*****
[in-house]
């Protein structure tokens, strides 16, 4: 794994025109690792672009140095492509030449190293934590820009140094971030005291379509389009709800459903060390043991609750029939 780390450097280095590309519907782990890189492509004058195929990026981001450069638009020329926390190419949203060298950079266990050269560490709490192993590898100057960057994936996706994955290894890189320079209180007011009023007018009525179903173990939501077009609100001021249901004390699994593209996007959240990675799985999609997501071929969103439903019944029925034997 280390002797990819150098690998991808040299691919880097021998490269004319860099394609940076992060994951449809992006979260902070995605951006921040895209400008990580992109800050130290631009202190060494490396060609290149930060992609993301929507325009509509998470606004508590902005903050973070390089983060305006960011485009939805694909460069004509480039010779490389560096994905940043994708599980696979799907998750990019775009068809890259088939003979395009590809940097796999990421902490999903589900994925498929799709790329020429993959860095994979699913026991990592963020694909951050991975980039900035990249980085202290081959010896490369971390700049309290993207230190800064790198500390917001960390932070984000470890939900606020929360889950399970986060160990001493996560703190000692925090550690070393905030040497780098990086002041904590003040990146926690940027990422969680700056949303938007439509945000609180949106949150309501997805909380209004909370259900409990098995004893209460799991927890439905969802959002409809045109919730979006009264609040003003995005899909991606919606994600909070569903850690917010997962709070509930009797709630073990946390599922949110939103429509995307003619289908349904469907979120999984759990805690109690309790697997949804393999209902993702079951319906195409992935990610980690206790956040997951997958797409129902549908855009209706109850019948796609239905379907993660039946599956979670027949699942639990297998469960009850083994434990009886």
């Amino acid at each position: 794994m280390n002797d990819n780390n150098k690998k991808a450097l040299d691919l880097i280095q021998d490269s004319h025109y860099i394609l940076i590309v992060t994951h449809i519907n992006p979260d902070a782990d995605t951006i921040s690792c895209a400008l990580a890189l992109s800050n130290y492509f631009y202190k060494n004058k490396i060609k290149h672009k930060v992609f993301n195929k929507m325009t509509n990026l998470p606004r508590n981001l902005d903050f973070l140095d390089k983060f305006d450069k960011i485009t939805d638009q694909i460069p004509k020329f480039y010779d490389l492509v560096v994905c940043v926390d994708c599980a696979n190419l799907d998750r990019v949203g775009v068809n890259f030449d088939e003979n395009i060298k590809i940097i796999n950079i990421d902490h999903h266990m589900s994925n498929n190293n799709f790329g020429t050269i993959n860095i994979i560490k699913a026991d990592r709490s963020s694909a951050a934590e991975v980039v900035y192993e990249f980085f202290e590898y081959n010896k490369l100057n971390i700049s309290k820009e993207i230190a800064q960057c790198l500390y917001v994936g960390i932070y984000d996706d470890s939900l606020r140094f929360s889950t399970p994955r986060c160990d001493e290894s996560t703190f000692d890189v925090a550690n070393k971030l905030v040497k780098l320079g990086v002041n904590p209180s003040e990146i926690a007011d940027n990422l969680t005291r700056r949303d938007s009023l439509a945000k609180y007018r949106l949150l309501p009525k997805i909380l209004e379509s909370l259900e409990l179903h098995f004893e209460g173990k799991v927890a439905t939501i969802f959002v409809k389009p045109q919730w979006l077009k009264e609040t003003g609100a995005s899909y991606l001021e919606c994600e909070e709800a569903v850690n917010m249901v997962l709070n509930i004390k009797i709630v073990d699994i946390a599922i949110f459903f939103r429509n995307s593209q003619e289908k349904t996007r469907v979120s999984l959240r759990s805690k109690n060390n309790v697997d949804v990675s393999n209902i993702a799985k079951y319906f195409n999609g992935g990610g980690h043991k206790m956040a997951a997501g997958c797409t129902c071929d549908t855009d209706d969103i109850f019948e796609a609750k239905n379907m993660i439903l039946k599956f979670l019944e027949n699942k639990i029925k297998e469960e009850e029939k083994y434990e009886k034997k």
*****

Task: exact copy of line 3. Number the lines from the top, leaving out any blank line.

């Amino acid at each position: 794994m280390n002797d990819n780390n150098k690998k991808a450097l040299d691919l880097i280095q021998d490269s004319h025109y860099i394609l940076i590309v992060t994951h449809i519907n992006p979260d902070a782990d995605t951006i921040s690792c895209a400008l990580a890189l992109s800050n130290y492509f631009y202190k060494n004058k490396i060609k290149h672009k930060v992609f993301n195929k929507m325009t509509n990026l998470p606004r508590n981001l902005d903050f973070l140095d390089k983060f305006d450069k960011i485009t939805d638009q694909i460069p004509k020329f480039y010779d490389l492509v560096v994905c940043v926390d994708c599980a696979n190419l799907d998750r990019v949203g775009v068809n890259f030449d088939e003979n395009i060298k590809i940097i796999n950079i990421d902490h999903h266990m589900s994925n498929n190293n799709f790329g020429t050269i993959n860095i994979i560490k699913a026991d990592r709490s963020s694909a951050a934590e991975v980039v900035y192993e990249f980085f202290e590898y081959n010896k490369l100057n971390i700049s309290k820009e993207i230190a800064q960057c790198l500390y917001v994936g960390i932070y984000d996706d470890s939900l606020r140094f929360s889950t399970p994955r986060c160990d001493e290894s996560t703190f000692d890189v925090a550690n070393k971030l905030v040497k780098l320079g990086v002041n904590p209180s003040e990146i926690a007011d940027n990422l969680t005291r700056r949303d938007s009023l439509a945000k609180y007018r949106l949150l309501p009525k997805i909380l209004e379509s909370l259900e409990l179903h098995f004893e209460g173990k799991v927890a439905t939501i969802f959002v409809k389009p045109q919730w979006l077009k009264e609040t003003g609100a995005s899909y991606l001021e919606c994600e909070e709800a569903v850690n917010m249901v997962l709070n509930i004390k009797i709630v073990d699994i946390a599922i949110f459903f939103r429509n995307s593209q003619e289908k349904t996007r469907v979120s999984l959240r759990s805690k109690n060390n309790v697997d949804v990675s393999n209902i993702a799985k079951y319906f195409n999609g992935g990610g980690h043991k206790m956040a997951a997501g997958c797409t129902c071929d549908t855009d209706d969103i109850f019948e796609a609750k239905n379907m993660i439903l039946k599956f979670l019944e027949n699942k639990i029925k297998e469960e009850e029939k083994y434990e009886k034997k």